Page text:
RAILFAN GUIDES HOME RAILROAD SIGNALS HOME
There are few good pages around to highlight the many railroad stations and depots that used to exist. When I know of them, they will be found under additional resources.
One of the better resources I have come across to this end is the plethora of old post cards still around depicting many of these structures, some better than others.
A good portion of the pictures on this page are postcards I found on EBay. Some of them have been cleaned up and/or repaired when I had the energy.
If you have the time, other good sources for pictures are:
and Bing images,
and the Library
(you have to be very patient to find things here :-)
Since many of these stations are no longer around (railfans seem to prefer the
term "extant", I'm not one of them! :-), this page is mostly for historical
What's the difference between a station and a depot? Most people will say "nuttin",
it's a matter of preference, although many will use depot for older buildings.
If they were available, and interesting, I included the back side of the
If you have a picture you would like to contribute, please see the bottom of the
page for how to find me, credit is always given to contributing photographers.
From Wikipedia: Terminal Station in Atlanta was the larger of two principal train stations in downtown, Union Station being the other. Opening in 1905, Terminal Station served Southern
Railway, Seaboard Air Line, Central of Georgia, and the Atlanta and West Point. The architect was P. Thornton Marye, whose firm also designed the Fox Theater and
Capital City Club in downtown Atlanta, as well as the Birmingham Terminal Station. At the station's opening in 1905 the military band of the 16th Infantry Regiment
played "Down in Dixie" according to a report that appeared in the Atlanta Journal. In its 20th century heyday, Atlanta Terminal Station was used by such well-known
trains of the time as the Crescent, Man 'o War, Nancy Hanks, Ponce de Leon, and Silver Comet. A veritable rail-travel crossroads of the American south-east, it was a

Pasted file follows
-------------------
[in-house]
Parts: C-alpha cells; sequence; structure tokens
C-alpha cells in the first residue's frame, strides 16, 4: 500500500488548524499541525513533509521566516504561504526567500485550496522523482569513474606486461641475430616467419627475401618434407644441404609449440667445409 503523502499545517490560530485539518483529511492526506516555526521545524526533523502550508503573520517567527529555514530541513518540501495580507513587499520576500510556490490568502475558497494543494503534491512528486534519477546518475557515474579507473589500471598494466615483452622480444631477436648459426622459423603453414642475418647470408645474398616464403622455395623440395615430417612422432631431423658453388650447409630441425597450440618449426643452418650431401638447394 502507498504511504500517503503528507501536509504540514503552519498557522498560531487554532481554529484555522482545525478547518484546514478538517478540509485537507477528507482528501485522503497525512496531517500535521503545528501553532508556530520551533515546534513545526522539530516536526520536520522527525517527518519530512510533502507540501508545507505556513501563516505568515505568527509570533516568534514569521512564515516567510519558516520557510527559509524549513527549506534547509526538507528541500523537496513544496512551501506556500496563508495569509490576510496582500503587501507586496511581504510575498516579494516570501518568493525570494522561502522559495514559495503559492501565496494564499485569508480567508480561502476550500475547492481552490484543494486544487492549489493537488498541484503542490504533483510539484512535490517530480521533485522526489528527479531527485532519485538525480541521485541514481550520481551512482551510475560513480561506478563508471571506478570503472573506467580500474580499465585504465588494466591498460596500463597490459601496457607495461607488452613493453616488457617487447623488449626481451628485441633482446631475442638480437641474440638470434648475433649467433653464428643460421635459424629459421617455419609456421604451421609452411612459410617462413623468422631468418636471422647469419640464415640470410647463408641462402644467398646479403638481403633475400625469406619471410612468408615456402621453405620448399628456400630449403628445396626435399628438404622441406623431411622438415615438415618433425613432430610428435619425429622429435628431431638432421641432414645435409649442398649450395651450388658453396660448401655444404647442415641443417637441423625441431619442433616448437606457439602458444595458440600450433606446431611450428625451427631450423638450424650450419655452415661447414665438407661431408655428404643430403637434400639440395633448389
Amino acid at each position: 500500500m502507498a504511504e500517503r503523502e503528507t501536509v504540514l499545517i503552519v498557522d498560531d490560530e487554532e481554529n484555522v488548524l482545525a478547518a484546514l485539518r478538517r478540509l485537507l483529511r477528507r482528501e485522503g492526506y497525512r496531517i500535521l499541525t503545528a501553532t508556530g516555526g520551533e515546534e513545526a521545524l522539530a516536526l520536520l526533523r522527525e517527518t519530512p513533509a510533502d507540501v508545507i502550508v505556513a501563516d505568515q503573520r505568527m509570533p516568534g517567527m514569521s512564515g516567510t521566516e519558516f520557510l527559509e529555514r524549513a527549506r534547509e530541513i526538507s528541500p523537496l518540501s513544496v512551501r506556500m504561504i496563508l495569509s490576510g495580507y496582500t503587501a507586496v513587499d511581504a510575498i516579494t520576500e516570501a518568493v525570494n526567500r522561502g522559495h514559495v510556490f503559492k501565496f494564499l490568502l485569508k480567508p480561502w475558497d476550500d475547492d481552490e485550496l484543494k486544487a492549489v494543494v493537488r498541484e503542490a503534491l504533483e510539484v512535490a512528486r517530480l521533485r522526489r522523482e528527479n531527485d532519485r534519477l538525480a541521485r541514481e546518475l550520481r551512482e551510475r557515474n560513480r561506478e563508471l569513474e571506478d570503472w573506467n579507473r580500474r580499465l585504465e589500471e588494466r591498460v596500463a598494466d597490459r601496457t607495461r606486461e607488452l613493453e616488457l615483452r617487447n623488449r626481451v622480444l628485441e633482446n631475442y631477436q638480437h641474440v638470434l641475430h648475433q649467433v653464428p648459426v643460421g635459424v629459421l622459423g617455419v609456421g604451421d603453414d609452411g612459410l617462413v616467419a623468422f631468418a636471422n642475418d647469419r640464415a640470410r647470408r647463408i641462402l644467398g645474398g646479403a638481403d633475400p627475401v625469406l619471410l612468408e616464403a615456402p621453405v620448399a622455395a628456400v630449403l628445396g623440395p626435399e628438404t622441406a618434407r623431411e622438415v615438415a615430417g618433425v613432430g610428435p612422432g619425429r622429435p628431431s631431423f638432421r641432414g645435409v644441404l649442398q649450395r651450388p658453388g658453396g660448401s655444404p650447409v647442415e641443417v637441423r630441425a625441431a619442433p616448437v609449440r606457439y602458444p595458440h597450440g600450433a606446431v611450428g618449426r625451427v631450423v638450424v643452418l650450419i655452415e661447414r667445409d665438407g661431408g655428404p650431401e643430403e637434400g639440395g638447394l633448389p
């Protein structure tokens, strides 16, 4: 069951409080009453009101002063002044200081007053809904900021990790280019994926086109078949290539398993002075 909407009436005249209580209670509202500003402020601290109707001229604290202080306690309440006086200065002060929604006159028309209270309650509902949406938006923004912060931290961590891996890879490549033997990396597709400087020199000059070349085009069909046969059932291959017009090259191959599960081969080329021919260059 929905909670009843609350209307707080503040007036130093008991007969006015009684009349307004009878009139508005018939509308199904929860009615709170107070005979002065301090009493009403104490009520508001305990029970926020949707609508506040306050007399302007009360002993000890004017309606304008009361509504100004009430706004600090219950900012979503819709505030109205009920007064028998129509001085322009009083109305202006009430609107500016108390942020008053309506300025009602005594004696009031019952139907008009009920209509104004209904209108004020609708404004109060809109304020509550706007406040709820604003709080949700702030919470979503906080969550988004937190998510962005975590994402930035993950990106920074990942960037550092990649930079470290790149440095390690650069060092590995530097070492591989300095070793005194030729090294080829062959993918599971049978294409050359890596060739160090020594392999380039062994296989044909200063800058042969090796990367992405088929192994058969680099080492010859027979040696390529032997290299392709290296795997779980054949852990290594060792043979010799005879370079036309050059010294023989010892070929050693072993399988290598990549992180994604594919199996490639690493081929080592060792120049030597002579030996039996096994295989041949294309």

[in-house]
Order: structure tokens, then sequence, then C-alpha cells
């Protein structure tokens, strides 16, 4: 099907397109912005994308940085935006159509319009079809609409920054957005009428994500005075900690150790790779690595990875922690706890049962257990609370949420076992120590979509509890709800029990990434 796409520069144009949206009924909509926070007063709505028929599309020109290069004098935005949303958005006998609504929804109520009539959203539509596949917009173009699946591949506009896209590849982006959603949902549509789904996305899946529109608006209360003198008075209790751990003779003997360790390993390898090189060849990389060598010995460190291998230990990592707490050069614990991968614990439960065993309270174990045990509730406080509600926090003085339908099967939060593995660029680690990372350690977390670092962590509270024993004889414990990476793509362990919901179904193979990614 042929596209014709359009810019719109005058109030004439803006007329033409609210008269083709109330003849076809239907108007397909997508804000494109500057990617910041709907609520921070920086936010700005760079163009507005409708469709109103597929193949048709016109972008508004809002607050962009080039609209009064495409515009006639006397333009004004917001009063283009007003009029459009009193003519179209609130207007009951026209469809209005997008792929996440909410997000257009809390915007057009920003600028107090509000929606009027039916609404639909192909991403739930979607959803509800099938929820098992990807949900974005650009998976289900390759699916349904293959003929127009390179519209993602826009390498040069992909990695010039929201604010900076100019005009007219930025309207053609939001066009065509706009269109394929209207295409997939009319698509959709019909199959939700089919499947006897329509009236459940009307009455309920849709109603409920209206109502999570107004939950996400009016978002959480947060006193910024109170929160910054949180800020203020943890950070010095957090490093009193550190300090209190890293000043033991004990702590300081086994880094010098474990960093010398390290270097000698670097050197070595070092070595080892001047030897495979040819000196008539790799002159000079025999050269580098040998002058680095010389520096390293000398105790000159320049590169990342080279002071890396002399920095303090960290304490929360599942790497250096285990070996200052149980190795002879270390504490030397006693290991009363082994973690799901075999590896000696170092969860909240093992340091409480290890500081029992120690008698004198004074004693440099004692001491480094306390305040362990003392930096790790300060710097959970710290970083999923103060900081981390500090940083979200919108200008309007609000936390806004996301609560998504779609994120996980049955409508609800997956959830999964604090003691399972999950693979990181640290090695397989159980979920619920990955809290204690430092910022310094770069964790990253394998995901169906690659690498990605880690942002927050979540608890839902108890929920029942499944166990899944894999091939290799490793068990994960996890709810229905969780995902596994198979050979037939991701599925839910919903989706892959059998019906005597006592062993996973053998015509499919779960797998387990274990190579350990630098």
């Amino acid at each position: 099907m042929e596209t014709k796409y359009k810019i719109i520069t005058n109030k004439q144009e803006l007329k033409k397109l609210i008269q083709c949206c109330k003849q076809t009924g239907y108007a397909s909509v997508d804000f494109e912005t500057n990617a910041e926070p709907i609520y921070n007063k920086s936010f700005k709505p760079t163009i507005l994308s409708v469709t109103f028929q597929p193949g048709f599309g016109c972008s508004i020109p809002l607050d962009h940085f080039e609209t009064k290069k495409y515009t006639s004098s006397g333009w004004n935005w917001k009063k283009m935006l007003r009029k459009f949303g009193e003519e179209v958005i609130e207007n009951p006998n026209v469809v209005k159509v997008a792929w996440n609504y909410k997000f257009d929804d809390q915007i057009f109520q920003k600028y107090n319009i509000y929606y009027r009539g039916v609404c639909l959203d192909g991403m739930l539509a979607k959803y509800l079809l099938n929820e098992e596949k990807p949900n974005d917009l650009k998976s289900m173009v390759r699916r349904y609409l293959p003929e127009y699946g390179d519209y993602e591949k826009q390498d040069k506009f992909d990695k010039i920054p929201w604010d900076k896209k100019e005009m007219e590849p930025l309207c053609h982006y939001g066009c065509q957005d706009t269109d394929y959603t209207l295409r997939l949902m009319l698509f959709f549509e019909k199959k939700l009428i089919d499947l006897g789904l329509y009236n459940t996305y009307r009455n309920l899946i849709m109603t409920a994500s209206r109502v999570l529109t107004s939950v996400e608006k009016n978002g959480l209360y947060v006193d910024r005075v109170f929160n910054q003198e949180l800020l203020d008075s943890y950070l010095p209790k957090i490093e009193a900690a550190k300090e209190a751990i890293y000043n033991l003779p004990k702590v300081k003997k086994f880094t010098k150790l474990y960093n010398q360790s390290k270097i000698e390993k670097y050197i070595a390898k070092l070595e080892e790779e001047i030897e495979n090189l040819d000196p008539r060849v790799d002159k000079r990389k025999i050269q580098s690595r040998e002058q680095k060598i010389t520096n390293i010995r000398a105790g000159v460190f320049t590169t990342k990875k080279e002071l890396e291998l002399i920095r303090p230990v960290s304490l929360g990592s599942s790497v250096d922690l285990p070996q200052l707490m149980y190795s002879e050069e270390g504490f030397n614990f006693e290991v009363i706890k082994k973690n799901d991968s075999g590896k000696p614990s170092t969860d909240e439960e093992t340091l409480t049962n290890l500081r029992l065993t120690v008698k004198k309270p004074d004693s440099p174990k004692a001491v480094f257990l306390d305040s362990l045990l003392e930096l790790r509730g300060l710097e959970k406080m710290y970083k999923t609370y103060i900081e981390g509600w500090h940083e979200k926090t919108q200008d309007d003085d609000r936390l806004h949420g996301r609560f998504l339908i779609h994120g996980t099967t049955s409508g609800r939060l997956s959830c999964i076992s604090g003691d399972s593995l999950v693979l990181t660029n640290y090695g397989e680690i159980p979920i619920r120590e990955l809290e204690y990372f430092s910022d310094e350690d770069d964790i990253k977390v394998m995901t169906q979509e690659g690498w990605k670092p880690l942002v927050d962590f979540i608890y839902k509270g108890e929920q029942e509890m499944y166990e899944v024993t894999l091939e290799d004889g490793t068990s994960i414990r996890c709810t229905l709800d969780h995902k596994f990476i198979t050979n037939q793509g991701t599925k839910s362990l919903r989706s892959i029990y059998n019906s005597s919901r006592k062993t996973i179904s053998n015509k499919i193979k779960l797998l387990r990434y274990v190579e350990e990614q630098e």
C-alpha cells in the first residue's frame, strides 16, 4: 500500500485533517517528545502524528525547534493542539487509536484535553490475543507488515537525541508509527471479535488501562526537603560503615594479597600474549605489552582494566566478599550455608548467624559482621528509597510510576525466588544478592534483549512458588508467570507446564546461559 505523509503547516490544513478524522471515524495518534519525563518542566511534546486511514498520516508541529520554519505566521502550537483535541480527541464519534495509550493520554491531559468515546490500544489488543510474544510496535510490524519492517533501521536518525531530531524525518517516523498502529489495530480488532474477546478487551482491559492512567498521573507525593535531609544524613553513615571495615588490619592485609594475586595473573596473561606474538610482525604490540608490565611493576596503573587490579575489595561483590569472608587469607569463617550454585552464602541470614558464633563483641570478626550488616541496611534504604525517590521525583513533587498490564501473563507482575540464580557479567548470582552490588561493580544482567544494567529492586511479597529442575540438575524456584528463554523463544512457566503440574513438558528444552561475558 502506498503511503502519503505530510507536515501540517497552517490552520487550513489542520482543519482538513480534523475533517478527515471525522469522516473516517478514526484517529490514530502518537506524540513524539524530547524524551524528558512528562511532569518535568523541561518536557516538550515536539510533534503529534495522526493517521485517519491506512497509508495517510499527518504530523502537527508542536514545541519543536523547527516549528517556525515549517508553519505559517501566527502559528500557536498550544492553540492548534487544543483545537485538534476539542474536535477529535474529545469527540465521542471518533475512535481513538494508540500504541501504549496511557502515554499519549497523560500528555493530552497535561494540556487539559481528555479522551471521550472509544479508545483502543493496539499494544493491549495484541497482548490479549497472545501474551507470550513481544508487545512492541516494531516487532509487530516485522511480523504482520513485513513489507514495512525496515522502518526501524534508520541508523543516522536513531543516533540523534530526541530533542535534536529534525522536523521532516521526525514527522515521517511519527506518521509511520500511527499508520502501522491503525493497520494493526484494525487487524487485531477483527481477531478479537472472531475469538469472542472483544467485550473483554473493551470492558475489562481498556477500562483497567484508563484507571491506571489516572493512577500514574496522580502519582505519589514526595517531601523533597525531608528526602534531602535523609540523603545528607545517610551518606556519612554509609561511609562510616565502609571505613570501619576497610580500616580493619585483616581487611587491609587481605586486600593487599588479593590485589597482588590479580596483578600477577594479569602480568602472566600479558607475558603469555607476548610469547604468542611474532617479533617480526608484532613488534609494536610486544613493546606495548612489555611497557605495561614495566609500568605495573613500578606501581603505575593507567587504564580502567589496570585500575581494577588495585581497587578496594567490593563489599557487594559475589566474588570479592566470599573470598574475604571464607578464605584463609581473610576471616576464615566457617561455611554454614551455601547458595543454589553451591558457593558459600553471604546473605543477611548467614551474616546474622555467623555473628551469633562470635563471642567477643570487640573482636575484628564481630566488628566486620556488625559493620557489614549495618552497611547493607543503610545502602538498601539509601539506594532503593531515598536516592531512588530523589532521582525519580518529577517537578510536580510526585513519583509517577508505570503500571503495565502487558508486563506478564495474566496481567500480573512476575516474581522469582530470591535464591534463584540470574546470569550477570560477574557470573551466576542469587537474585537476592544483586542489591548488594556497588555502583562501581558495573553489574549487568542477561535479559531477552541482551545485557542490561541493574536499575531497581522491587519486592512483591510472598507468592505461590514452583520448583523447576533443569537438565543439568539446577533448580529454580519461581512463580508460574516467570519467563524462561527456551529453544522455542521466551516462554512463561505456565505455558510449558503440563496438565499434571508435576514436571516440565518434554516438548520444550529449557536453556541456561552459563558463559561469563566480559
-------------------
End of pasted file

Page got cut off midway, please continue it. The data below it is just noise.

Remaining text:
critical railroad link between the warm climate of Florida and the Gulf Coast, and the rather colder, more densely populated states of the north-east and mid-west. For
many northern Americans, Atlanta Terminal was the gateway to the sunshine. The Atlanta Convention Bureau released a postcard in the 1920s that claimed that Terminal
Station was served by 86 trains per day. The train shed that had originally been built alongside the head house was torn down in 1925. The Southern Railway
built an office building next door to the station at 99 Spring Street that is still standing, although the Southern eventually moved their local offices to another building
in Atlanta. The station head house was renovated in 1947 just after World War II. After Terminal Station closed in June 1970, Southern continued to
operate its Southern Crescent and Piedmont passenger trains using the much smaller Peachtree Station, commonly known as Brookwood Station and built as a suburban station,
as their only stop in Atlanta. The only other passenger train remaining at that time that had been using Terminal Station, the Nancy Hanks, used a makeshift ticket
office and waiting room in the Southern office building next door. Terminal Station was razed in 1972, although the Southern retained one platform for its use.
The site of Terminal Station is now the Richard B. Russell Federal Building which was built in 1979. The aforementioned platform, an old switch tower, and a
portion of lead trackage are all that remain of the station. Question: does anyone know when the top of the two towers came down?
GPS Coordinates: 31.970416, -83.782962
Neither of the vintage structures are around any more, but it looks like CSX has a small maintenance building around on 7th St N. The town sports a diamond crossing,
and a very interesting track layout, including many signals and sidings.
Darien is at exit 49 off of I-95, and looks like a good spot to stop if you're hungry, but there is no railroad activity in town any more, much less a bridge.
And, unless they built US17 on the railroad's bridge abutments, there is no evidence of them round either.
GPS Coordinates: 33.952909, -84.550984
More info and pictures are on my Marietta GA page
Former L&N depot right off the square in Marietta.... good area for antiques, and close to the "Big Chicken"! Lots of CSX action passes
by here too! The Georgia Northeast RR is a mile or so north of here as an extra added bonus... and lots of pawn shops around too if you're into them.
I could not find a South Patterson GA on the map, but there doesn't mean there was not a station with that name....
The caption for this picture said it was taken shortly before the depot was demolished.
Stone Mountain not only refers to the famous rock that dominates the skyline around these here parts, but it is named after the town of Stone Mountain. Both
have something for the railfan to stop and see. The town has an old depot, and the Mountain has the worlds largest/longest park ride in the world.
STONE MOUNTAIN - The Park
GPS Coordinates (for the railroad visitor center): 33.810665, -84.145200
STONE MOUNTAIN - The Town
GPS Coordinates: 33.806602, -84.170569
Notice below, the interchange between the CSX and the Stone Mountain RR has been removed and most of it is now a trail.